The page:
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The Smart Passive Income Podcast

AP 0149: Why Is Your Bluehost Affiliate Income So High?

AP 0149: Why Is Your Bluehost Affiliate Income So High?

By Pat Flynn on

AskPat 149 Episode Transcript

Pat Flynn: Hey, what’s up everybody, Pat Flynn here and welcome to Episode 149 of AskPat. Thank you so much for joining me.

Before we get to today’s question from Cy over in Hawaii, let’s get to today’s sponsor which is FreshBooks.com, an awesome cloud-based service that will allow you to easily manage all of your money and accounting for your business, from expenses to income to—and especially—creating invoices for your clients, all those things are really easy with FreshBooks.com. If you go to GetFreshBooks.com and enter “Ask Pat” in the “How Did You Hear About Us” section, you’ll get that free trial so check it out. All right, now let’s get to today’s question from Cy.

Cy: Yo, Pat. Hey, this is Cy from Hawaii. Big fan. I heard about you through my personal coach, Mr. Dan Miller himself. And by the way, congratulations, I love your site, I love what you do, and keep doing it brother, thank you so much. I’ve got a quick question. As I was looking at Entrepreneur On Fire’s website, John Lee Dumas, and I noticed you both have the Bluehost affiliate link for $3.95. I was looking at his income statement and yours and I was just so curious: How is it that he is able to make $2,400 in affiliate income from Bluehost and you’re able to make north of $30,000 a month on Bluehost? I was just wondering, is there a different method that you use than him or do you just have that much more volume? I would appreciate it, thanks Pat.

Pat Flynn: Cy, thank you so much for the question and first of all, I just think it’s really cool that you’re from Hawaii because I love Hawaii and—my wife and I—we named our kids Hawaiian names. It’s just awesome and we’re actually headed there next year sometime. When, I don’t know exactly but maybe we can meet up. I don’t know what part you’re in but we’ll figure it out.

Now, anyway, to answer your question, and to give some background information for everybody out there, Bluehost is the domain and posting company that I recommend if you’re just getting started. My affiliate link is AskPat.com/bluehost and John promotes the same one, apparently. And so Cy’s looking at his income report. John does a monthly income report as well and comparing that particular number, I’m making about upwards of $30,000, sometimes over $40,000 a month from Bluehost and John’s making $2,400. But that’s—$2,400 is still good and I was there, not even when I first started but after a while, too. Now, the history with Bluehost and my affiliate income, and I have some detailed posts in the SmartPassiveIncome.com archive about this, but I think I did a very good job, strategically, promoting Bluehost. I do it in a number of different ways on a number of different places on SmartPassiveIncome.com.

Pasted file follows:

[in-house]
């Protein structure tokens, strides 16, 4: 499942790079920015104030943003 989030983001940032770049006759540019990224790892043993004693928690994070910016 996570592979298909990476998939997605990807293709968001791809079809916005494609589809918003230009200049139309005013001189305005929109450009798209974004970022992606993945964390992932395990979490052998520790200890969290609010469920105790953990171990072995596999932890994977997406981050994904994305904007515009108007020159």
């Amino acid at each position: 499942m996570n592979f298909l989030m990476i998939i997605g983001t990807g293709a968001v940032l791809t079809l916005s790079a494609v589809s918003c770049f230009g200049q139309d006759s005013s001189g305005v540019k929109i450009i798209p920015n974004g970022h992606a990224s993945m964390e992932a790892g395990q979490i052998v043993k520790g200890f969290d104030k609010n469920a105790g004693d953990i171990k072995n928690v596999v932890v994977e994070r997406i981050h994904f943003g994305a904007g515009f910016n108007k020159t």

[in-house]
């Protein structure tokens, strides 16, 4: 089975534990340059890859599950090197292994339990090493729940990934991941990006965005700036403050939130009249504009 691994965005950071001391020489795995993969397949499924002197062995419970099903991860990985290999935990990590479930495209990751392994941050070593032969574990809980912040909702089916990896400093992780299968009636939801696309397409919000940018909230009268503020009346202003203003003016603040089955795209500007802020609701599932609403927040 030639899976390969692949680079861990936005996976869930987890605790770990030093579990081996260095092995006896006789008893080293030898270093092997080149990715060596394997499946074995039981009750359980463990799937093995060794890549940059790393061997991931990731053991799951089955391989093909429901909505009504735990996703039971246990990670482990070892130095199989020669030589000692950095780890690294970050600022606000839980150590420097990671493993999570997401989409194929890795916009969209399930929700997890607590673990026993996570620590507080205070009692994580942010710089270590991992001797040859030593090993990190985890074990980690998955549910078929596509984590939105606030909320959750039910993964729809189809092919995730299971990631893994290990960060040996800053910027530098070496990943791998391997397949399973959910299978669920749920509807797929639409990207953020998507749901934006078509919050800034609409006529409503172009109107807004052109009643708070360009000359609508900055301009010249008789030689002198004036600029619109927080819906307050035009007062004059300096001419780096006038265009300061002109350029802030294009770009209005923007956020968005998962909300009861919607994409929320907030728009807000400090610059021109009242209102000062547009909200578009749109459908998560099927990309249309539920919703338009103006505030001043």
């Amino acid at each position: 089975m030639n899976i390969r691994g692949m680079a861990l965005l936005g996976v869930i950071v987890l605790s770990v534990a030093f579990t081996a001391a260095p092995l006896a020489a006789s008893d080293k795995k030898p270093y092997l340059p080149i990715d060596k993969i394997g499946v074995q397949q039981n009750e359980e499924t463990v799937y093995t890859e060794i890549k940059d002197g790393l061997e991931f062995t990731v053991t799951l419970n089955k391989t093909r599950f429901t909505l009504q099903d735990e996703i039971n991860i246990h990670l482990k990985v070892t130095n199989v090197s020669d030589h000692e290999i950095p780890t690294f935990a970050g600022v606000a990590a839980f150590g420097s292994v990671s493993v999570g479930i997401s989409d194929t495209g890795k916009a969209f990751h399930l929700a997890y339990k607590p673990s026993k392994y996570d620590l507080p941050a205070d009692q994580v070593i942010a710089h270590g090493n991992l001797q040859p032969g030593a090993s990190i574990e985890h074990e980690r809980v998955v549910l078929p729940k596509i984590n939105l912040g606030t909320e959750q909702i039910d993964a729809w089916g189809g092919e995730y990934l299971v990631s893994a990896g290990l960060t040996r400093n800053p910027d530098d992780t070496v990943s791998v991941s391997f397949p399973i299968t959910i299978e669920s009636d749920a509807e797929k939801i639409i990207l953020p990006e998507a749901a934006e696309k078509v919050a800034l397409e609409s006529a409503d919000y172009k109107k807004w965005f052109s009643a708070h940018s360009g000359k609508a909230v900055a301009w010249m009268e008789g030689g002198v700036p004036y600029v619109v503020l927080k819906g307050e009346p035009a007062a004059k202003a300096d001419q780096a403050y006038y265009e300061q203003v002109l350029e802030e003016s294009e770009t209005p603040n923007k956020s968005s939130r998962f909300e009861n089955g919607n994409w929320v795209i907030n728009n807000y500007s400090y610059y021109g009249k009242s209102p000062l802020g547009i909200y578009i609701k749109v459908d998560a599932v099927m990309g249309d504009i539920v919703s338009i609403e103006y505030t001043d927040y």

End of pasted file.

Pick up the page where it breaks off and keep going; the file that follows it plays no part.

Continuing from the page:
Now, I’m not going to knock on how John does it but what I do know, I’ve put a lot of time and effort into making sure that pretty much anyone who comes to the site, especially if they’re brand new, they will come across that link to Bluehost, especially if they’re getting started. Over time, I have over 600 posts. So, first of all, think about each of those posts as some way that people can come into the site because the site’s been up for a while, it’s ranking higher on Google, and when people come to the site for the first time, they land on a page and they might discover my content or visit the homepage or find other means of getting onto my Resources page.

Now the reason I mention my Resources page is because my Resources page is the number one, most profitable page on my site and, related to that, it’s the number one page on the site that Bluehost has clicked on and where the sales come from. So, I know this because Bluehost does a good job on there and of having backend where I can check to see where what’s all happening with the links and where people are coming from so that’s really helpful. But also, I love the Resources page, everybody on their websites should have a Resources page which is, essentially, a page of tools and books, perhaps, and things that will be helpful to your audience, things that you’ve mentioned on your site before; just a handy resource page, just a one place, one-stop shop for all of the best things in the world related to your niche. Why wouldn’t you have that? It’s very convenient for all those people looking on your site to go there and see everything else that’s awesome that they can get their hands on. It’s convenient for you because it’s just one spot where you can continually list things but also you get a commission for a lot of those things. Not everything on my Resource page is tied to an affiliate program. A lot of it is, but not everything because the primary purpose of that page is to be incredibly helpful. The place that anybody goes to, related to your niche, you want people to go there because all of the best resources are there. Paid, free—it’s paid, maybe in commission, maybe not, it doesn’t matter. It’s about helping your audience. And the coolest part about this page is it’s completely non-aggressive. People go there and they are thankful. They go there and I don’t promote it as a place where I can earn a commission, even though I do say and mention it upfront at the top because of FTC reasons and just because I just want to be honest. “Hey, a lot of these things below are affiliate links; if you click on them I get a commission at no extra cost to you,” and I actually think that’s really helpful to say that because some people will go out of their way to find ways to pay you back if you provide value for them.